Vignerons Réunis de Buxy Cuvée Réserve Bourgogne Chardonnay 2009

Vignerons Réunis de Buxy Cuvée Réserve Bourgogne Chardonnay 2009

Wine Club featured in Premier Series - 1 Red 1 White Premier Series - 2 Whites Masters Series - 1 Red 1 White



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Unlike its New World counterparts, the pleasure of white Burgundy lies neither in power nor in the judicious use of new oak. Instead, one finds in good Bourgogne Blanc a wine of blithe spirit, a potion imbued with ethereal charm, finesse, purity, and subtlety of flavor. The 2009 Vignerons Réunis de Buxy Cuvée Réserve Bourgogne Blanc possesses all of those characteristics as well as eminent drinkability to complement its caressing flavors. Visually appealing, with a glint of afternoon sunshine, this Bourgogne Blanc starts off right and continues to ingratiate from the first sniff until the last sip. It willingly offers a light, haunting fragrance of spring flowers, lemon oil, summer apples, and pure, unfettered Chardonnay fruit. Moreover, all of this 2009 Bourgogne Blanc’s aromatic profile follows through on the palate, leaving the mouth clean and refreshed, and most assuredly eager for more. Oh . . . how easy this wine glides over the tongue and slips down the throat! As is the case with most white Burgundy, we strongly suggest only moderate chilling (40º-50º F) of the 2009 Vignerons Réunis de Buxy Bourgogne Blanc, so as not to obscure the wine’s delicate flavors or detract from its light, lovely texture. Santé.
Although most hors d’oeuvres and light starters offer excellent accompaniments to the 2009 Vignerons Réunis de Buxy Cuvée Réserve Bourgogne Blanc, shellfish and the fruits of the sea provide our favorite pairings with this friendly, quaffable Côte Chalonnaise. Scallops, shrimp, and prawns make good partners to this wine, but a bowl full of first rate mussels, sautéed in a cream sauce that is lightly infused with saffron, remains our perennial favorite. Baked, grilled, poached or sautéed flounder, sole or sea bass pair beautifully with this elegant white wine, too. And for those who eschew the fruits of the sea, there is chicken fricassee, light pastas, and salads. However, the glory of any good white wine is its ability to shine unadorned, and there is no doubt that the 2009 Bourgogne Blanc from the Vignerons Réunis de Buxy has the ability to do just that. Indeed, this Bourgogne Blanc shines on its own to become the aperitif extraordinaire. However, before you know it, the glass and the bottle will be empty. Consider yourself forewarned!
Once in a while, life presents us with a pleasant surprise. It may come in the form of a windfall, an unforeseen visit, an unexpected inheritance, or even as a minor miracle. Finding and choosing wines of quality and unequivocal value from one of the planet’s most expensive wine regions at a time when the dollar is fairly weak against the euro certainly fits the abovementioned criteria and constitutes a most pleasant surprise, especially if that famous and often overpriced wine region is named Burgundy. Yet, life is full of unexpected delights and minor miracles, especially if we take the time to savor each day and put aside pre-conceived notions. A small growers’ cooperative in Buxy on the Côte Chalonnaise of southern Burgundy fashions a little gem of a wine. We were initially less than euphoric about tasting yet another Bourgogne Blanc at what we figured would be a stratospheric price. Year after year we seek to find white and red village Burgundies that merit inclusion, and more often than not we are disappointed. Nonetheless, we remained determined to keep an open mind and adhere to the adage that “one can never drink a label or a price tag.” And are we glad we did! Vignerons Réunis de Buxy has once again fashioned a beautiful Bourgogne Blanc. In fact, this group of thirty small growers continues to shame many of the big names in Burgundy with exemplary 2009 Côte Chalonnaise offerings, most notably the cooperative’s superlative Bourgogne Blanc, which comes from vineyards surrounding the tiny Burgundy village of Buxy.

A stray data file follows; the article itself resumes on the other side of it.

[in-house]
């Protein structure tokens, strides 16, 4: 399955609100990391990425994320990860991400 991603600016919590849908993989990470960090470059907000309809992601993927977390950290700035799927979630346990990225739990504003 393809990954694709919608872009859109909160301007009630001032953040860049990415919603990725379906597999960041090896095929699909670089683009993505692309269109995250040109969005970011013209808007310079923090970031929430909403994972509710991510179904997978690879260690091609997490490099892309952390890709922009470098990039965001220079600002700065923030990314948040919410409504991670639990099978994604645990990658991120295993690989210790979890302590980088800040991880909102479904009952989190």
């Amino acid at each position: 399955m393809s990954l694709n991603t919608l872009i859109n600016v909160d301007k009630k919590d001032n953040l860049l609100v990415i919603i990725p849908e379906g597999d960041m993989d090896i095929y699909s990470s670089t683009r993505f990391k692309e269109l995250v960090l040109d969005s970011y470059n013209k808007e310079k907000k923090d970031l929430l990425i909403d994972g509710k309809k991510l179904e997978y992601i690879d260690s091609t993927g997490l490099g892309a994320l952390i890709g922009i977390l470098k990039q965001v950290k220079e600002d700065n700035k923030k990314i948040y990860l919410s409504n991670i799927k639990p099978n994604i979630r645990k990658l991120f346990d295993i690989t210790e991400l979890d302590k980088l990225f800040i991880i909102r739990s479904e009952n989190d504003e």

The Côte Chalonnaise is perhaps the least known of Burgundy’s wine regions, but this sequestered set of low hills and tiny villages is not likely to remain unnoticed for much longer. Increasingly, the Côte Chalonnaise is becoming the source of many unexpected pleasures and a veritable treasure trove of beautiful wines at affordable prices. Situated to the east of the sleepy little town of Chalon-sur-Saône from which the region inherits its name, the Côte Chalonnaise is for all intents and purposes a continuation of the fabled Côte de Beaune to the north. As in all of Burgundy, Chardonnay and Pinot Noir comprise the predominant grape varieties on the Côte Chalonnaise, with allowance made for small amounts of Pinot Blanc for white wines and Pinot Liebault and Pinot Beurot for reds. The latter two Pinots are nearly identical to Pinot Noir. Four important communes dominate the region: Givry, Mercurey, Montagny, and Rully – all bona fide Burgundy appellations. In Givry and Mercurey, the emphasis is on the production of excellent red wines, as Pinot Noir reigns supreme in their vineyards. Meanwhile, Rully and Montagny specialize in fashioning from Chardonnay white Burgundies that are both flavorful and easy to drink. The tiny town of Buxy is part of the Montagny appellation, which in recent years is fashioning wines that can compete with many of the more renowned names of the Côte de Beaune, where wines of comparable quality cost two and three times the price. The wines of the Côte Chalonnaise that are grown just outside the boundaries of the four major communes or exceed the legal production for their respective communes are sold as Bourgogne Blanc and Bourgogne Rouge, and they constitute some of the region’s best values and unexpected pleasures, too. Enjoy!
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